The Magicians (Grossman novel)

From Wikipedia, the free encyclopedia
Jump to: navigation, search
The Magicians
TheMagicians.jpg
Cover of The Magicians
Author Lev Grossman
Country United States
Language English
Genre High fantasy, Parallel universe
Publisher Viking/Penguin Books
Publication date
2009
Media type Print
Pages 402 pp (first edition)
ISBN 978-0-670-02055-3
LC Class PS3557.R6725 M34
Followed by The Magician King

The Magicians is a fantasy novel by the American author Lev Grossman, published in 2009 by Viking Press. It tells the story of Quentin Coldwater, a young man who discovers and attends a college of magic in New York.

The novel received critical acclaim, and was followed by The Magician King (2011)[1][2] and The Magician's Land (2014). It is to be adapted as a television series by SyFy.

Plot[edit]

The book follows Quentin Coldwater, a high-school graduate from Brooklyn with above-average intelligence and below-average social skills, as he is accepted to Brakebills Academy, an exclusive (and secret) college for magicians. As he goes through the five years of schooling, he realizes that, just because his fantasy came true, it does not mean that all of his problems are solved. He is forced to deal with his own sullenness and anti-social behavior along with similar issues with the other students. Magic, it turns out, is boring and tedious to learn. While in class, a strange otherworldly horror, in the guise of a six fingered middle aged man with a branch over his face, enters Brakebills and eats a student before being driven back to wherever it came from. The creature becomes known as The Beast. Quentin and his crush, Alice, are placed in Physical, a sub group of magic involving manipulation of physical forces. There, they become friends with cynical older students Eliot and Janet, and happier and better-adjusted Josh. Quentin and Alice finally get together during a semester abroad in Antarctica. Brakebills has a satellite campus where students have to focus on the most difficult aspects of magical scholarship with absolutely no outside distractions.

Upon graduation, Quentin and the other Physical kids spend their days and nights in hedonistic pursuits, apparently a common theme for magicians who have it very easy in this world. While still looking for a purpose, Quentin discovers that Fillory, a fanciful land featured in books he read as a child, is real. He and his friends travel there, and discover that the books — which tell the story of the Chatwin children, who pass through various portals to and from Fillory on their adventures — are based on true stories, and not the fantasy tales the world believes them to be.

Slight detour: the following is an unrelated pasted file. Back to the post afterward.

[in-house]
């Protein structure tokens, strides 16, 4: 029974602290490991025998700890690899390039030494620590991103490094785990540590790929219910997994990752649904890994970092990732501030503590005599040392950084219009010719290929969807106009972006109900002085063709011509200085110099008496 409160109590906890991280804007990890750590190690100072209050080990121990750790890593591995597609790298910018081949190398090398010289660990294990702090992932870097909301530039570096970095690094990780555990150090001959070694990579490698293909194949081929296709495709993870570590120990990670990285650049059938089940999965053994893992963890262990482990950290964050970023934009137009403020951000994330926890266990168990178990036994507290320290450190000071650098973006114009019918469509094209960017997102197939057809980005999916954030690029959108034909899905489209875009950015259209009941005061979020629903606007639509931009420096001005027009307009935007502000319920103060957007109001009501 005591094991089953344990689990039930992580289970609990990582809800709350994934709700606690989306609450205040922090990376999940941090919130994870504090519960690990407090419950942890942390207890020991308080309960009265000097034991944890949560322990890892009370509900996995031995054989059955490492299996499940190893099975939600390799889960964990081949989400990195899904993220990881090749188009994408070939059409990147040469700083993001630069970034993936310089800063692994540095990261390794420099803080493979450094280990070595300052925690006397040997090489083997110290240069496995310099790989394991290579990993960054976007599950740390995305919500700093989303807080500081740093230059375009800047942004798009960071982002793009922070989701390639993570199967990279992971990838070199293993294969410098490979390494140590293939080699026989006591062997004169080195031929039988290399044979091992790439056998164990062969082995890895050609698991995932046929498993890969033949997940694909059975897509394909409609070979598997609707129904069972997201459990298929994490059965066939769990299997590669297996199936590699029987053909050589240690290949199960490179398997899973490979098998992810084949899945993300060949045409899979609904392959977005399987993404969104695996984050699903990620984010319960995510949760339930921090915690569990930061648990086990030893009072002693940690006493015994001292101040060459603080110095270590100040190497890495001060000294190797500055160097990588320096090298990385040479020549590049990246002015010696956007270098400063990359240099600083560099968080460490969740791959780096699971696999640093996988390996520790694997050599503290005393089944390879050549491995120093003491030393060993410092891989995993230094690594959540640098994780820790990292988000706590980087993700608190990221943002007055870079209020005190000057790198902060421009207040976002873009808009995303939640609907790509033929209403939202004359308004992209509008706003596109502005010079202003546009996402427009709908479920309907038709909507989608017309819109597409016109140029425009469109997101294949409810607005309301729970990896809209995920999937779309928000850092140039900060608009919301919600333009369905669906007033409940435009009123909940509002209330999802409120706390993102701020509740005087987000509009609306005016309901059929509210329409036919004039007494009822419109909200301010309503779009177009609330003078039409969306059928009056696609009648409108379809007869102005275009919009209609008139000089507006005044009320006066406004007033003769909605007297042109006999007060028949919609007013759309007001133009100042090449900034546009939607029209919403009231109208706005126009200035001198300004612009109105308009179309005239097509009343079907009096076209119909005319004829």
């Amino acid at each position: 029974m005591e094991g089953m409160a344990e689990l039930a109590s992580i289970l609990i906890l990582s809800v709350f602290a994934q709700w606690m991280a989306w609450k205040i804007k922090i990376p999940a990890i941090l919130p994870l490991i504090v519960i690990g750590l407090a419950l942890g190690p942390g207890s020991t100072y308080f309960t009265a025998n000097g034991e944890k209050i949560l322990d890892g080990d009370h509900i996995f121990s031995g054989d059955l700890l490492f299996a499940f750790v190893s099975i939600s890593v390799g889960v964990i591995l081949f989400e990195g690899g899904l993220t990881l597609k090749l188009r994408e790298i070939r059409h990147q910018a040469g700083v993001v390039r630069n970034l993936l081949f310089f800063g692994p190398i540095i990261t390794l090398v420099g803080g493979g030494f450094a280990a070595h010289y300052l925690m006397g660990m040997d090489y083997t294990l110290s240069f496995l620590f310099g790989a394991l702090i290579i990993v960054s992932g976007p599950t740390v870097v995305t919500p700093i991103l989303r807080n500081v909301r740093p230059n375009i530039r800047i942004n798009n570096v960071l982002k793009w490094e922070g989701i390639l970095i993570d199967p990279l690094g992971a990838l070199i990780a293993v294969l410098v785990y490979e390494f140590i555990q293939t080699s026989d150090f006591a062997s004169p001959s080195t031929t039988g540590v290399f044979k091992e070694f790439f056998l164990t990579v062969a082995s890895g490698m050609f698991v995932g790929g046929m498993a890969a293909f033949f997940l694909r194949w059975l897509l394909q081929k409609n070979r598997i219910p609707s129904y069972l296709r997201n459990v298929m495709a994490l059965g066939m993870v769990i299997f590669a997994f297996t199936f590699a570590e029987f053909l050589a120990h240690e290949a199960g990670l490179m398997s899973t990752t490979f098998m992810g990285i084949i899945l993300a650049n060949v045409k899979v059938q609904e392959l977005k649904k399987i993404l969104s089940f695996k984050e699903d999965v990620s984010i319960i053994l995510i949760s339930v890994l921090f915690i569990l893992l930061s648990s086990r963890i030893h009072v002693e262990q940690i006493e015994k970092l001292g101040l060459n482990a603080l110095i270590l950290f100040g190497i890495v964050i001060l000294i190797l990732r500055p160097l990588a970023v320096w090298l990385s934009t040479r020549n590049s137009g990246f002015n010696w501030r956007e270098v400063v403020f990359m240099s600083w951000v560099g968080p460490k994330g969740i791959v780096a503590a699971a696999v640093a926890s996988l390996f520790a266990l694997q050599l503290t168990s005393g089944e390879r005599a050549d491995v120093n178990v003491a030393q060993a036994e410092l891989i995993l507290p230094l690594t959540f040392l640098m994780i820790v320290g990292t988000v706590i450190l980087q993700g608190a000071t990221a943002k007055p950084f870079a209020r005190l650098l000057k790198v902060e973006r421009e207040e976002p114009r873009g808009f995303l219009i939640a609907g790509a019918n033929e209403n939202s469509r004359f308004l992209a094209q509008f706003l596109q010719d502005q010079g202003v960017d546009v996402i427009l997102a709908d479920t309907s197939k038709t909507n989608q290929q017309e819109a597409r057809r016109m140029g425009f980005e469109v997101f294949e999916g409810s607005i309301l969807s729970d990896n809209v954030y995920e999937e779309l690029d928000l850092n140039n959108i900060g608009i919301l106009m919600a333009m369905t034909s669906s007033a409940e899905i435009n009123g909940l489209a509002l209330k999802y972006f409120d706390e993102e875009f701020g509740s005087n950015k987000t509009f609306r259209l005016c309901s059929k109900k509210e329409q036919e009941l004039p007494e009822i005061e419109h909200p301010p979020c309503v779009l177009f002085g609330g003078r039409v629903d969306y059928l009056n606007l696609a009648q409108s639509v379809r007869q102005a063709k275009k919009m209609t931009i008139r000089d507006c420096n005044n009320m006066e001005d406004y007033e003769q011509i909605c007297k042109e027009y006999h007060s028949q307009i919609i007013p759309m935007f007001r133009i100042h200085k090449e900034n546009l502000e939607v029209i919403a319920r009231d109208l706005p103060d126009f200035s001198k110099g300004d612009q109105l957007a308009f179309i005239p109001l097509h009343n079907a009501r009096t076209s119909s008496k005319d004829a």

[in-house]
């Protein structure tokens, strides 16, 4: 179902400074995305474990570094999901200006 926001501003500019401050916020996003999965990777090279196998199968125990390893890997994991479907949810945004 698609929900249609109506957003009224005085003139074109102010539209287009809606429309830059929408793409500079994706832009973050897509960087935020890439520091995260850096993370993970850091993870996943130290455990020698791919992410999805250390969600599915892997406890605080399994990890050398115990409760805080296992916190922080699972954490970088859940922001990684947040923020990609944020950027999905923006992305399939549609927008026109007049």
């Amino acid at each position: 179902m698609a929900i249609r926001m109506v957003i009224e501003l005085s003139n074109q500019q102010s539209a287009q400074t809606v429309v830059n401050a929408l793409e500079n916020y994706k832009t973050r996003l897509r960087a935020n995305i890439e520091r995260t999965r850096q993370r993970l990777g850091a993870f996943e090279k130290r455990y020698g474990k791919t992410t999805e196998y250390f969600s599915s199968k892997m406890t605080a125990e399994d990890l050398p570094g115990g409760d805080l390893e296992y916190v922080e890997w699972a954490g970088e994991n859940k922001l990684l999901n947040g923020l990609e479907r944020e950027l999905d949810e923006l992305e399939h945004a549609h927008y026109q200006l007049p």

The group find magical wonders in Fillory, but they eventually discover The Beast, who is revealed to be Martin Chatwin. The eldest child from the Fillory books sacrificed his humanity in order to stay in the magical world forever. After a brutal fight, Alice sacrifices herself to kill Martin, Penny loses both of his hands and chooses to remain in the empty city between the worlds, and a gravely injured Quentin is left to the care of a group of centaurs when the others fear that he will never awaken from his coma. Upon awakening, Quentin becomes depressed and disillusioned, especially when Jane, the youngest Chatwin, reveals herself to have been pulling the strings throughout Quentin's story and her siblings'. She had used a magical time-traveling device to try again and again to kill Martin, finally succeeding via Quentin and his friends. Quentin leaves Fillory after some time and, via connections in the magical community, takes a high-paying (and free of magic) job in an investment firm where he spends his time playing video games. The book ends with Quentin eternally unsatisfied with his lot, returning to Fillory with Eliot, Janet and Julia (a high school friend who had independently learned magic on her own outside of Brakebills) in the hope of finally finding something fulfilling.

Major characters[edit]